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Dungannon Swifts legend Fitzpatrick determined to end career on a high

By Billy Weir

With everything else going on this weekend, it would be easy to overlook Dungannon Swifts' trip to Ards but for one player at least it is a match that will live long in the memory.

For tomorrow will bring the curtain down on a 25-year chapter of service to the Tyrone club for Terry Fitzpatrick.

The man known as Choka is hanging his boots up after the match, having first played for the club at Under-12 level.

Now 36, Fitzpatrick, who made his debut back in 2003, is calling it a day but is going out on a high in what has been a landmark season for the Swifts as they landed their first senior trophy in the shape of the League Cup.

"Looking back on it, we've won the League Cup this year and I thought it's the right time for me to call it a day," he said.

"I'm retiring completely. Dungannon will always be my first love in football, I don't want to take a step down and play for somebody else.

"We made history this year by winning the League Cup and I don't think I'll ever get that feeling again as a player, so it's definitely the right time. All good things come to an end."

However, we may not have seen the last of the no-nonsense defender just yet as he would love to stay in the game in some capacity and with that in mind is taking his Uefa coaching badges this summer.

"I am starting my badges in May so I'm hoping to stay involved," he added. "I could have probably stepped down to a lower league and played and got my Saturday in that way but I want to stay on with Dungannon Swifts, start my coaching and see where it takes me."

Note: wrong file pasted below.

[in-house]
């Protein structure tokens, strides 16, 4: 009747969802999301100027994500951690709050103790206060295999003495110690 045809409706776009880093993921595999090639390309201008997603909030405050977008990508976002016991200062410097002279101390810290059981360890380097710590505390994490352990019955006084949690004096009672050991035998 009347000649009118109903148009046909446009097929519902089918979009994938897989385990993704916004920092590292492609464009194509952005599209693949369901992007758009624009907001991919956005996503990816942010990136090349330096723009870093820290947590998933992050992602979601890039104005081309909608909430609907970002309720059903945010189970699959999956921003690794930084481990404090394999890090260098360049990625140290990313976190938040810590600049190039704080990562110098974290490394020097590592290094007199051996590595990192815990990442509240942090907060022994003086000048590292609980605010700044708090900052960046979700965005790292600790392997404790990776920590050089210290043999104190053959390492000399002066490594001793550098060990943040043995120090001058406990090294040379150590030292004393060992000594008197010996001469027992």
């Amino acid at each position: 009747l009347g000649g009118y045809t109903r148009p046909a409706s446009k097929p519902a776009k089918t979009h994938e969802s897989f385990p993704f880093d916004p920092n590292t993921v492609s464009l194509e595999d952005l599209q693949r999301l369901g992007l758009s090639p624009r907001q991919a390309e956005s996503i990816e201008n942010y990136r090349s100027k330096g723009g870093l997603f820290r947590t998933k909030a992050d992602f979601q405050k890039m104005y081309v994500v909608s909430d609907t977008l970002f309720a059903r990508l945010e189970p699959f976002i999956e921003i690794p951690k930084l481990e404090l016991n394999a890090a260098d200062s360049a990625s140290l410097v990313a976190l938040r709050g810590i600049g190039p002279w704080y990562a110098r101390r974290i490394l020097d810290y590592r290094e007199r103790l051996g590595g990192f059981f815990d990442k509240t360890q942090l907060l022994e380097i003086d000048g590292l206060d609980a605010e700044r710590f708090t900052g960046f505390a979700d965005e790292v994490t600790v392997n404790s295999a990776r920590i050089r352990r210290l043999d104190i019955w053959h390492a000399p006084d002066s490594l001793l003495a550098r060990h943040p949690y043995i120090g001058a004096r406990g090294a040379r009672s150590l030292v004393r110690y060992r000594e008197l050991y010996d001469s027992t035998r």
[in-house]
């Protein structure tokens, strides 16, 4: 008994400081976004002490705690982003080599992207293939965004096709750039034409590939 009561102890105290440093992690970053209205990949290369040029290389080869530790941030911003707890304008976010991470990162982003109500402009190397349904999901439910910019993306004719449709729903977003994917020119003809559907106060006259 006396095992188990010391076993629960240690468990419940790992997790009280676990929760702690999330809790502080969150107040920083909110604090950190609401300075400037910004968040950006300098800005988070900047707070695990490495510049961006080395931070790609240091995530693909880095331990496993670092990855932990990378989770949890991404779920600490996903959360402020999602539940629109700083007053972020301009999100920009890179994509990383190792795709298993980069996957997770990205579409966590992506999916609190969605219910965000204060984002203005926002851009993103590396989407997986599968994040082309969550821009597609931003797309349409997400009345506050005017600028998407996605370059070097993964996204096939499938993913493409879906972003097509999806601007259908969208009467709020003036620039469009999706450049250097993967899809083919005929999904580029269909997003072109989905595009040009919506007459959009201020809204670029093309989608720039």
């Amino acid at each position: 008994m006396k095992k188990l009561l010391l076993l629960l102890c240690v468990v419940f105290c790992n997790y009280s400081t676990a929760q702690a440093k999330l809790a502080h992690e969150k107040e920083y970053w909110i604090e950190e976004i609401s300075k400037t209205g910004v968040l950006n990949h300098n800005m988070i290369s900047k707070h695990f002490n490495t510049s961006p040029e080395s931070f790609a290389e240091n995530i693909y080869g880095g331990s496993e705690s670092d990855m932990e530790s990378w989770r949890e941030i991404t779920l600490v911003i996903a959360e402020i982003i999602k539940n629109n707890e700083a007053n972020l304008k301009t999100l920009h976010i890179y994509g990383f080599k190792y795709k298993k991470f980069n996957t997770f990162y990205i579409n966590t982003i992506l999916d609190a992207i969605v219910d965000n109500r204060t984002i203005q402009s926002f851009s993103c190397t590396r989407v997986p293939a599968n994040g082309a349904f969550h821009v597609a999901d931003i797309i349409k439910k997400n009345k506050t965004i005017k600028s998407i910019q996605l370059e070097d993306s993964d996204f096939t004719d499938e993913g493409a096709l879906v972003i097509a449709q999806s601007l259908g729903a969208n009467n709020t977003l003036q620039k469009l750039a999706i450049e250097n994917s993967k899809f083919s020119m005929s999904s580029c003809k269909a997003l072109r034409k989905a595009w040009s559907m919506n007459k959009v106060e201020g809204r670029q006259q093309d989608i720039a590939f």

It is fitting that he wants to give something back to a club that has been part of his life for a quarter of a century and he remembers it like it was yesterday.

"I started with Dungannon Swifts Under-12s so it wasn't yesterday!" he joked. "Joe McAree and Dixie Robinson brought me through and the time has flown in so I've enjoyed myself.

"It has been a pleasure for me to have played for Dungannon Swifts, there are no regrets and I'm retiring of my own accord, I'm not being forced to quit so to do it off my own bat is great."

He bowed out at Stangmore Park last week where he was rightly lauded but typical of the man, the win and another one this weekend is what he wants more than anything.

"Thursday was the last training session and Saturday will be the last match and Saturday past was the last home game and to win 4-2 was super and hopefully we can go out this Saturday with a bigger bang," he said.

"There are no easy games in the Irish League. There's no one there who you would say you are going to beat at the weekend, you can't say that. It's that tight at the bottom and everyone is taking points off everybody and then you look at how tight it is at the top. It's great and it's brilliant for the fans."

And he is confident with manager Rodney McAree committing his future, that things will continue to soar for the Swifts.

"When I look and see young lads coming through, two played the other night, Rodney is pushing things in the right direction, not just the first team but the whole set-up," he concluded.

Indeed and who knows, he may have a bit of help on the coaching front in the not too distant future.

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